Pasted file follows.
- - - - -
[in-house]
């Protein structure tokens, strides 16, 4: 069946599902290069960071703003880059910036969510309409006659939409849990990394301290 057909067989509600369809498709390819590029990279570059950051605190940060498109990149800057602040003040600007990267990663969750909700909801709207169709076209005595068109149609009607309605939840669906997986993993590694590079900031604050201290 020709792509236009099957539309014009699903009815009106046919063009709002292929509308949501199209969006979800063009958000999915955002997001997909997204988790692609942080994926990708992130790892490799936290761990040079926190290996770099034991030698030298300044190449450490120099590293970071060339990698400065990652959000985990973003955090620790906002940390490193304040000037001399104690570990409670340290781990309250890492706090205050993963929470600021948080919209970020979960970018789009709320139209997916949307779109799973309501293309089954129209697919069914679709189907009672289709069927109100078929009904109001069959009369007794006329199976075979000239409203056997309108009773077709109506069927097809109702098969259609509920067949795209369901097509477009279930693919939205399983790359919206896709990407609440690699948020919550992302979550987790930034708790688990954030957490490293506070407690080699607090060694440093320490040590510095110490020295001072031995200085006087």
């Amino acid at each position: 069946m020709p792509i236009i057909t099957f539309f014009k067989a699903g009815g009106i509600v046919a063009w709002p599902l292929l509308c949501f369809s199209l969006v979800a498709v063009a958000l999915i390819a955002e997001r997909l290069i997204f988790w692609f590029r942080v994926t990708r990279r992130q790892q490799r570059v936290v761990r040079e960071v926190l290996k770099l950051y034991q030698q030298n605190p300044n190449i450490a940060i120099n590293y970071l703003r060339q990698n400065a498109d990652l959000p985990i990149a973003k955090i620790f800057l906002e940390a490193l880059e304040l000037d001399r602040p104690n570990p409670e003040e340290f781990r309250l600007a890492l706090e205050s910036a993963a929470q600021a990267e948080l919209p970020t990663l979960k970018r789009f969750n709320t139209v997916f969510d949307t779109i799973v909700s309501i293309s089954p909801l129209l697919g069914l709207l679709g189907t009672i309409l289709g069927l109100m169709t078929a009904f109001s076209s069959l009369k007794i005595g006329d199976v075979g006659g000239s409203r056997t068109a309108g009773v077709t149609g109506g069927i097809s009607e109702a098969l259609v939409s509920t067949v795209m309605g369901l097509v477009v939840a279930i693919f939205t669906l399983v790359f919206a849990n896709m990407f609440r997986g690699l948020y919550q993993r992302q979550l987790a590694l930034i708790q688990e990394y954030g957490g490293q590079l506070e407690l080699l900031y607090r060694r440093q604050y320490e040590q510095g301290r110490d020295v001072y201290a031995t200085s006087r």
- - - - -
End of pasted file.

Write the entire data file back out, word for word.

[in-house]
């Protein structure tokens, strides 16, 4: 069946599902290069960071703003880059910036969510309409006659939409849990990394301290 057909067989509600369809498709390819590029990279570059950051605190940060498109990149800057602040003040600007990267990663969750909700909801709207169709076209005595068109149609009607309605939840669906997986993993590694590079900031604050201290 020709792509236009099957539309014009699903009815009106046919063009709002292929509308949501199209969006979800063009958000999915955002997001997909997204988790692609942080994926990708992130790892490799936290761990040079926190290996770099034991030698030298300044190449450490120099590293970071060339990698400065990652959000985990973003955090620790906002940390490193304040000037001399104690570990409670340290781990309250890492706090205050993963929470600021948080919209970020979960970018789009709320139209997916949307779109799973309501293309089954129209697919069914679709189907009672289709069927109100078929009904109001069959009369007794006329199976075979000239409203056997309108009773077709109506069927097809109702098969259609509920067949795209369901097509477009279930693919939205399983790359919206896709990407609440690699948020919550992302979550987790930034708790688990954030957490490293506070407690080699607090060694440093320490040590510095110490020295001072031995200085006087």
């Amino acid at each position: 069946m020709p792509i236009i057909t099957f539309f014009k067989a699903g009815g009106i509600v046919a063009w709002p599902l292929l509308c949501f369809s199209l969006v979800a498709v063009a958000l999915i390819a955002e997001r997909l290069i997204f988790w692609f590029r942080v994926t990708r990279r992130q790892q490799r570059v936290v761990r040079e960071v926190l290996k770099l950051y034991q030698q030298n605190p300044n190449i450490a940060i120099n590293y970071l703003r060339q990698n400065a498109d990652l959000p985990i990149a973003k955090i620790f800057l906002e940390a490193l880059e304040l000037d001399r602040p104690n570990p409670e003040e340290f781990r309250l600007a890492l706090e205050s910036a993963a929470q600021a990267e948080l919209p970020t990663l979960k970018r789009f969750n709320t139209v997916f969510d949307t779109i799973v909700s309501i293309s089954p909801l129209l697919g069914l709207l679709g189907t009672i309409l289709g069927l109100m169709t078929a009904f109001s076209s069959l009369k007794i005595g006329d199976v075979g006659g000239s409203r056997t068109a309108g009773v077709t149609g109506g069927i097809s009607e109702a098969l259609v939409s509920t067949v795209m309605g369901l097509v477009v939840a279930i693919f939205t669906l399983v790359f919206a849990n896709m990407f609440r997986g690699l948020y919550q993993r992302q979550l987790a590694l930034i708790q688990e990394y954030g957490g490293q590079l506070e407690l080699l900031y607090r060694r440093q604050y320490e040590q510095g301290r110490d020295v001072y201290a031995t200085s006087r």